The Agrarian 7 Comments / December 4, 2021 December 4, 2021 Listen to Victor Davis Hanson reminisce about life on the farm and the state of modern agriculture with cohost Sami Winc. Related Share This
7 thoughts on “The Agrarian”
Another great podcast. So much wisdom and insight into what made America such a successful nation. The greatness of our nation was founded in the goodness of our people.
It seems we have lost our way. Victor Hanson is a guiding light in our modern era in what we should be focusing on and what matters. He reminds us of the honor in labor and the value of the individual enshrined in our way of life.
We are in dire need of a unifying voice on what is right and good about America so that we can find our way out of this quagmire we are in. Dr. Hanson is that vice, thank you sir, you are a great American.
It was enlightening to hear some of the obnoxious comments made to you by your fellow farmers. What happened to them and their farms? I’m guessing they in turn were eaten by the corporate farms. So maybe in the end you “won.”
Thank you for this! Like Sulla’s veterans found out, farming requires (industrial farming aside) a multi-generational community on carefully developed land. It’s also really difficult to spend any time away from because all the processes are interlinked (milk cows-collect curds-feed whey to pigs-a little whey in the bread starter). My Vermonter friend only makes it work because he has a day job, a wife who is a farmer’s daughter, and a healthy family of engineers and football players who can spend a weekend on a barn raising. I’ve known people who try to Wendell Barry it and end up freezing in their farm house hugging their last goat (or sheep in the second case) before they cash out. My Vermont friend also has enough energy for six people. They lost the farm once and got it back. The short growing season has left them repeatedly in the lurch. Neither of us puting our heads together has been able to get the cheeses to work. In spite of all that, he and his wife are determined to die on that land they love it so much. He talks exactly like Victor and uses the long winters to classically educate himself (a taste that started in prep school but didn’t mature till he started farming). We had at least six farms ( most in the same family since the 1690s) in the N.E. town I grew up in and I still benefit from those hobbits and my hobbit friend. Being around that made me a better person and I hope I can still have my ashes sent home and buried alongside their beautiful stones. That s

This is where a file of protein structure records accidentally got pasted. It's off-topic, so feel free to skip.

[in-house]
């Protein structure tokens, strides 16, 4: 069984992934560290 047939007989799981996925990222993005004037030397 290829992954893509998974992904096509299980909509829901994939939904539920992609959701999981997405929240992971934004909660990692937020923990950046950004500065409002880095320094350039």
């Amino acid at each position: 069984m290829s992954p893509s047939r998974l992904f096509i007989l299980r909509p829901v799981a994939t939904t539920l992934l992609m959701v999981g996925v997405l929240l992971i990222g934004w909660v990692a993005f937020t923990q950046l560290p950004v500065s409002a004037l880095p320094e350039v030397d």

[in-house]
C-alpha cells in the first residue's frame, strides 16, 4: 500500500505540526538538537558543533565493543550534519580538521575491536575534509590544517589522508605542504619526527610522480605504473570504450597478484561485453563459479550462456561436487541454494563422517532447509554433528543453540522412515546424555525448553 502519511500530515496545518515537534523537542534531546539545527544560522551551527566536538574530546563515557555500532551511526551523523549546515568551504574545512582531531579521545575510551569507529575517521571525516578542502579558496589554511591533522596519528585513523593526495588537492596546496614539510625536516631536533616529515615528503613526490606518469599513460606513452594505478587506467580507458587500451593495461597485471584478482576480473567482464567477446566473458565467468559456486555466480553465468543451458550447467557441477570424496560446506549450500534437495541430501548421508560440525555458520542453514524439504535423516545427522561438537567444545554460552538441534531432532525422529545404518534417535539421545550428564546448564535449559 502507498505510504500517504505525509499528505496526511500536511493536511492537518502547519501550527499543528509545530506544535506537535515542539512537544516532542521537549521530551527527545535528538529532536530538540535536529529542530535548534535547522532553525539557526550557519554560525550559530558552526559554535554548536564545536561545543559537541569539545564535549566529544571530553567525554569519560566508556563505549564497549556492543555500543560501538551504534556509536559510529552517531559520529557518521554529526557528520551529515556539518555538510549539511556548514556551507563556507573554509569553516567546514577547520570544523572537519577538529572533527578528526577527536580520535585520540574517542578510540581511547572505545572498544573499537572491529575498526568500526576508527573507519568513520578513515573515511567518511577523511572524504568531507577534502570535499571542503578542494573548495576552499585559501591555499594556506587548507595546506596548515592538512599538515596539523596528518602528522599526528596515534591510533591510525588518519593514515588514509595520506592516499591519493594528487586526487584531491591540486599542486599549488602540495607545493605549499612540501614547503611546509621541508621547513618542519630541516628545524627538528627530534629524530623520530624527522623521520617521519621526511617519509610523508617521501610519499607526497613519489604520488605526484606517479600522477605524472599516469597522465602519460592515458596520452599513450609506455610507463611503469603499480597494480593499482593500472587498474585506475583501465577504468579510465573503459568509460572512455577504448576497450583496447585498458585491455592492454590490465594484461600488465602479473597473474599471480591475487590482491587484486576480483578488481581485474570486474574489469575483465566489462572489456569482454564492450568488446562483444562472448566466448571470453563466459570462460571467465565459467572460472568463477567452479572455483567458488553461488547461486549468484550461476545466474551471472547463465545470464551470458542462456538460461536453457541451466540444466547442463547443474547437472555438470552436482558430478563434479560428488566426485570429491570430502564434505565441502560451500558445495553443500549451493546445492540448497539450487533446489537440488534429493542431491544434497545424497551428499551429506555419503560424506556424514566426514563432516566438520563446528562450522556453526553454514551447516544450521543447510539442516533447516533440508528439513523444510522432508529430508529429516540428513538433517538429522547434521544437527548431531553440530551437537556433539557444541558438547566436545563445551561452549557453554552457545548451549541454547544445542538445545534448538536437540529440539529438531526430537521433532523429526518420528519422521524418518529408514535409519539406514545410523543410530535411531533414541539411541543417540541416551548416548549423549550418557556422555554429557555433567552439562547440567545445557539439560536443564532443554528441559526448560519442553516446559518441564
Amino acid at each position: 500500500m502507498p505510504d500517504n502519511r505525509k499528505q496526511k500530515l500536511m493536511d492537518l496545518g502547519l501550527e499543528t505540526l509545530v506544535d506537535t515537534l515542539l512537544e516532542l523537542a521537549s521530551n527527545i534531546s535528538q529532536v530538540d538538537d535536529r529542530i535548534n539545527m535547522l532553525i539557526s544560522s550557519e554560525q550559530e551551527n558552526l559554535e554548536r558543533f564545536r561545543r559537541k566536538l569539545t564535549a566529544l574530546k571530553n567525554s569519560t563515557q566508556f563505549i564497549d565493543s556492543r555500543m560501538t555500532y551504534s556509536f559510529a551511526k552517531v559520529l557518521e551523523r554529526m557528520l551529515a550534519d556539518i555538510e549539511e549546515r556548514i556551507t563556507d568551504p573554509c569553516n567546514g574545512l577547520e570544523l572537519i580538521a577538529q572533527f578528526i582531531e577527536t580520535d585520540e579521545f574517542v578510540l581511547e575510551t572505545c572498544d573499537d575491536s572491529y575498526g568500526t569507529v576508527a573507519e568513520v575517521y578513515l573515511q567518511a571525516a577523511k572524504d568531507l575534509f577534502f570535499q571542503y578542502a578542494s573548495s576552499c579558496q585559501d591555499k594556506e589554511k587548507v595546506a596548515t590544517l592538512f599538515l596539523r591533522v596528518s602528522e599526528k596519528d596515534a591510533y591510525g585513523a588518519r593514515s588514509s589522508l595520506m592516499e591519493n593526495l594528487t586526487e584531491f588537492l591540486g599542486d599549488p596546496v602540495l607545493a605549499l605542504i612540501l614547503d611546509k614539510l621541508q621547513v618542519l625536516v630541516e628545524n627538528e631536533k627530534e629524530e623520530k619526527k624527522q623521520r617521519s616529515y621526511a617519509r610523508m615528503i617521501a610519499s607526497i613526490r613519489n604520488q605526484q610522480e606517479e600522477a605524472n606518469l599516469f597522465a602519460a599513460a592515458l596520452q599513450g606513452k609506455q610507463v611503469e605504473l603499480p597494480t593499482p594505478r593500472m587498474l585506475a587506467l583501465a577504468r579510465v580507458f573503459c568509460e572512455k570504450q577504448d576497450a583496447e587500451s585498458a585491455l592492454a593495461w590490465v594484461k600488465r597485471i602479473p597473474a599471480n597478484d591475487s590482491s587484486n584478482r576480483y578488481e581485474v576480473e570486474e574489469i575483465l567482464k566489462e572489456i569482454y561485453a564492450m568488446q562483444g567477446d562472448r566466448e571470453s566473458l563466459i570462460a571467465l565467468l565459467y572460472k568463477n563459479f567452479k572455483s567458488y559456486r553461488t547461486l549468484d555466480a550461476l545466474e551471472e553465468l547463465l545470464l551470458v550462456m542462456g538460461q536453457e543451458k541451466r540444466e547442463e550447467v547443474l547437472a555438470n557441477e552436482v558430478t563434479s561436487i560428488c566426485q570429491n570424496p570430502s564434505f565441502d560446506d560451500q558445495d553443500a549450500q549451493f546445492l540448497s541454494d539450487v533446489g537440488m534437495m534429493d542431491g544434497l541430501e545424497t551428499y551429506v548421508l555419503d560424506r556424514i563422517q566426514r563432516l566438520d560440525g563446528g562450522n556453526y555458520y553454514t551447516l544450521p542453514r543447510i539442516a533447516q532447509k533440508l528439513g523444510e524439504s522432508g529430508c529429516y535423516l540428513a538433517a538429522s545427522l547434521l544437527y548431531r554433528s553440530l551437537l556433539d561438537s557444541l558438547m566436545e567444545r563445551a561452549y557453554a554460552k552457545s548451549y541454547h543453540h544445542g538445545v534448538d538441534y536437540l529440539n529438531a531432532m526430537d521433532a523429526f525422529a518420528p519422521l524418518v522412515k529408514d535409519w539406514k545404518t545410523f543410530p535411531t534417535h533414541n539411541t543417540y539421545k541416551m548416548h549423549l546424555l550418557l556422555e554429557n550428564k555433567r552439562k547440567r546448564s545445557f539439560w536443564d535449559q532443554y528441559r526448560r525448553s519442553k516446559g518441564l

…thanks again for this. Go easy on the insurance people though ;-). More of them have done manual labor than you guess -and respect it!
I love these shows. I think back to all of the great characters I have know who are now long gone. People who were forged rather than molded. Thank you for sharing your families stories. We should all share our families histories with our young.
Thank you for sharing tales of your farm life. It is a special experience. There is something in it that can bring out supreme satisfaction when you can plan out, work towards and ultimately succeed at the end of the year. Yes, there are too many years you don’t succeed whether from bad luck, bad timing or sheer stubborn stupidity. But the sense of downright freedom/self-determination you have when you wake up to a rooster crowing or lowing cattle and you can walk out to your yard at dawn, coffee in hand, organizing your waiting daily activities, is liberating. I lived on an eastern Iowa farm during my youth in the late ’60’s and early ’70’s and I well remember the economic annihilation of the small time farmer during the late ’70’s.
Being 30 trillion dollars in debt, and other things named at the end, cannot be blamed on “this generation” when our president is 79, and our congressional leaders are 71, 79, and 81. There may be other valid critique of the younger generation, but we can’t shoulder the blame of things that we are actively trying to change while being hindered by Boomers. The younger generation is trying to do good.